Many law students are now facing the harsh reality that there are simply not enough training contracts to go round. Having sent numerous applications into countless law firms since the second year of their degrees, they have now resigned themselves to taking a year off and trying again in 1996.
Most would like us to believe academic standards and choice of university are secondary in a firm's decisions about who to interview. These firms are proud to tell us they are modern and forward thinking. They also stress an ability to communicate with colleagues and clients is paramount in reaching a decision.
However, when faced with hundreds of applications, the ones from non-red-brick establishments are usually the first to be filed in the bin. Just getting an interview these days appears to be an impossible task.
So, what are they looking for? Having been told on more than one occasion they are looking for something different, I went to a law fair in the north of England where I had applied to every single firm at some time or other. Armed with a new suit and nothing to lose, I set out to question a few unsuspecting lawyers.
My first target was a firm who had interviewed me a year before. Without revealing my identity, I asked them what they were looking for in a trainee. "Something different," was the predictable reply. I politely requested elaboration. "Well," they replied, "we get so many applications that if one arrived on lime green notepaper, we would be forced to read it." As a poor student who has spent a sum equivalent to Bolivia's national debt on quality writing paper, this depressed me immensely. I could have saved my money and used 'Post-its' for my applications, and possibly had more success.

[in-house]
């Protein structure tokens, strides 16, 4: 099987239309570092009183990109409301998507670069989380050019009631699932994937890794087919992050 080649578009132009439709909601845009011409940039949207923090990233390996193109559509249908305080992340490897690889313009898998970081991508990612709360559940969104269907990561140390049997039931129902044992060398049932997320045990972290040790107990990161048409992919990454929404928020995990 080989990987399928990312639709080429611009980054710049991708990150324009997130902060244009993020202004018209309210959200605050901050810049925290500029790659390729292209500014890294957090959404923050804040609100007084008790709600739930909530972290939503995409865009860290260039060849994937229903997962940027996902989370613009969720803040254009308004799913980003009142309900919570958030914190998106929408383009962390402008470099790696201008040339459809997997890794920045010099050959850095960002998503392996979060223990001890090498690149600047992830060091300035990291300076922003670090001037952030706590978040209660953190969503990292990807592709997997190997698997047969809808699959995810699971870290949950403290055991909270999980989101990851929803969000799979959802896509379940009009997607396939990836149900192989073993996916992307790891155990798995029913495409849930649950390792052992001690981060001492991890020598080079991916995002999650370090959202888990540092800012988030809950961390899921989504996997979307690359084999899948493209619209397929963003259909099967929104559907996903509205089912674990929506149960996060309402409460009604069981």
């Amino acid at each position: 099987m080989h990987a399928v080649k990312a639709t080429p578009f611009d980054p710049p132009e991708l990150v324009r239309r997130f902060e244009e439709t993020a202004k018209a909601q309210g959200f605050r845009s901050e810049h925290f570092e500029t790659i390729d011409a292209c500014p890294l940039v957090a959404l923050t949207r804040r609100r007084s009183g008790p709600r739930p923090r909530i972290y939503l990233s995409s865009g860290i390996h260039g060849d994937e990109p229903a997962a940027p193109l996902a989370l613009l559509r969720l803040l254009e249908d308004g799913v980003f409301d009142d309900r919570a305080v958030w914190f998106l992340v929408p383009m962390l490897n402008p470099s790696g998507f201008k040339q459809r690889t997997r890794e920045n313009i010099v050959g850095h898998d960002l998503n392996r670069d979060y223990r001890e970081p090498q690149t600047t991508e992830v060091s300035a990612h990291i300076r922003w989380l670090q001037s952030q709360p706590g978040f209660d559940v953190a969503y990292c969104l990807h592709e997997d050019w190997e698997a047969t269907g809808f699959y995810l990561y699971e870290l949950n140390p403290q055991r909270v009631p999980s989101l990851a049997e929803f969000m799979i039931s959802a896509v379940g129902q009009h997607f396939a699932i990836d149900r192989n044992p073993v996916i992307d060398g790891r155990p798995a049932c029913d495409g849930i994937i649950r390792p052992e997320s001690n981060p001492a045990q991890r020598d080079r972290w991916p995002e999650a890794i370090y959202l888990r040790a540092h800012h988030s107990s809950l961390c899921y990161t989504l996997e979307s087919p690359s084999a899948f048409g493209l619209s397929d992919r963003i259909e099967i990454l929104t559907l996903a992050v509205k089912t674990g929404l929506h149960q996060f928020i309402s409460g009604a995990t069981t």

I said that most firms were more conservative. How were we meant to know which firms had a laid back attitude and which thought Charles Dickens was a young upstart?
Undaunted I moved on. The same question was asked, and "something different" was the reply. But, this firm had gone one stage further. Their example of a good candidate was someone who went bungee jumping. This, they said, showed the candidate had a 'bit of go' about them. They forgot to mention it also showed suicidal tendencies.
I said they were asking a lot of today's students. Not only did we have to have no life for a few years, no money for several, and continuous assessments to pass, but we also had to be willing to throw ourselves off bridges for a hobby.
Finally, numb with amazement, I spent 15 minutes listening to a partner from a well-known Northern firm proudly tell me his firm wasn't bothered what class degree a candidate had. The most important quality to them was previous legal experience. After soaking this up, I informed him I had a total of 15 months experience with three different firms, but hadn't won an interview with his firm. "Oh," he replied, "your application must have slipped through."
So, what is the right course of action to take? Conservative firms want something different. Different firms want colourful applications, and colourful firms want Evel Knievel. The only thing to do is to keep trying. As a last resort, you could always start bungee jumping.
Richard Stone is an LPC student at the College of Law, York. He now has a training contract.